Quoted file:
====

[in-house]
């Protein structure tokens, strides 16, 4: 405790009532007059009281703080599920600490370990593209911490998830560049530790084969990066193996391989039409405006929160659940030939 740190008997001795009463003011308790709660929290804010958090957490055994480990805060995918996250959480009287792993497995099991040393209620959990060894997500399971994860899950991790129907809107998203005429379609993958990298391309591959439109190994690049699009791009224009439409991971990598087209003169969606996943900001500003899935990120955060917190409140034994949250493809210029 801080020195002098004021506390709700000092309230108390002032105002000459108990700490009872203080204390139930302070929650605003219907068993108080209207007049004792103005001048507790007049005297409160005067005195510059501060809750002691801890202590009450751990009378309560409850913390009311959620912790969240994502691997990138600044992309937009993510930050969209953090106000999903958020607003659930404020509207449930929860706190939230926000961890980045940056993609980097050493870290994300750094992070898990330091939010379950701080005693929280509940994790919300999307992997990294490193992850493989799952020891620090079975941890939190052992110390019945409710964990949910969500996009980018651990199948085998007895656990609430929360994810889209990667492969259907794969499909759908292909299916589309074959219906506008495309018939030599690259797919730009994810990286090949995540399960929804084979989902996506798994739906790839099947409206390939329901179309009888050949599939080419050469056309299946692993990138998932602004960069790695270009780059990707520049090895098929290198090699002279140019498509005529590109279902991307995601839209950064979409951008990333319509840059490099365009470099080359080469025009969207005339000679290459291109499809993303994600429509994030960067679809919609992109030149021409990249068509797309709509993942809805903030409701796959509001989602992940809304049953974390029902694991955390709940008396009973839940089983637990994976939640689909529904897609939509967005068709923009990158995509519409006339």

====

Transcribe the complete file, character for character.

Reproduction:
[in-house]
């Protein structure tokens, strides 16, 4: 405790009532007059009281703080599920600490370990593209911490998830560049530790084969990066193996391989039409405006929160659940030939 740190008997001795009463003011308790709660929290804010958090957490055994480990805060995918996250959480009287792993497995099991040393209620959990060894997500399971994860899950991790129907809107998203005429379609993958990298391309591959439109190994690049699009791009224009439409991971990598087209003169969606996943900001500003899935990120955060917190409140034994949250493809210029 801080020195002098004021506390709700000092309230108390002032105002000459108990700490009872203080204390139930302070929650605003219907068993108080209207007049004792103005001048507790007049005297409160005067005195510059501060809750002691801890202590009450751990009378309560409850913390009311959620912790969240994502691997990138600044992309937009993510930050969209953090106000999903958020607003659930404020509207449930929860706190939230926000961890980045940056993609980097050493870290994300750094992070898990330091939010379950701080005693929280509940994790919300999307992997990294490193992850493989799952020891620090079975941890939190052992110390019945409710964990949910969500996009980018651990199948085998007895656990609430929360994810889209990667492969259907794969499909759908292909299916589309074959219906506008495309018939030599690259797919730009994810990286090949995540399960929804084979989902996506798994739906790839099947409206390939329901179309009888050949599939080419050469056309299946692993990138998932602004960069790695270009780059990707520049090895098929290198090699002279140019498509005529590109279902991307995601839209950064979409951008990333319509840059490099365009470099080359080469025009969207005339000679290459291109499809993303994600429509994030960067679809919609992109030149021409990249068509797309709509993942809805903030409701796959509001989602992940809304049953974390029902694991955390709940008396009973839940089983637990994976939640689909529904897609939509967005068709923009990158995509519409006339």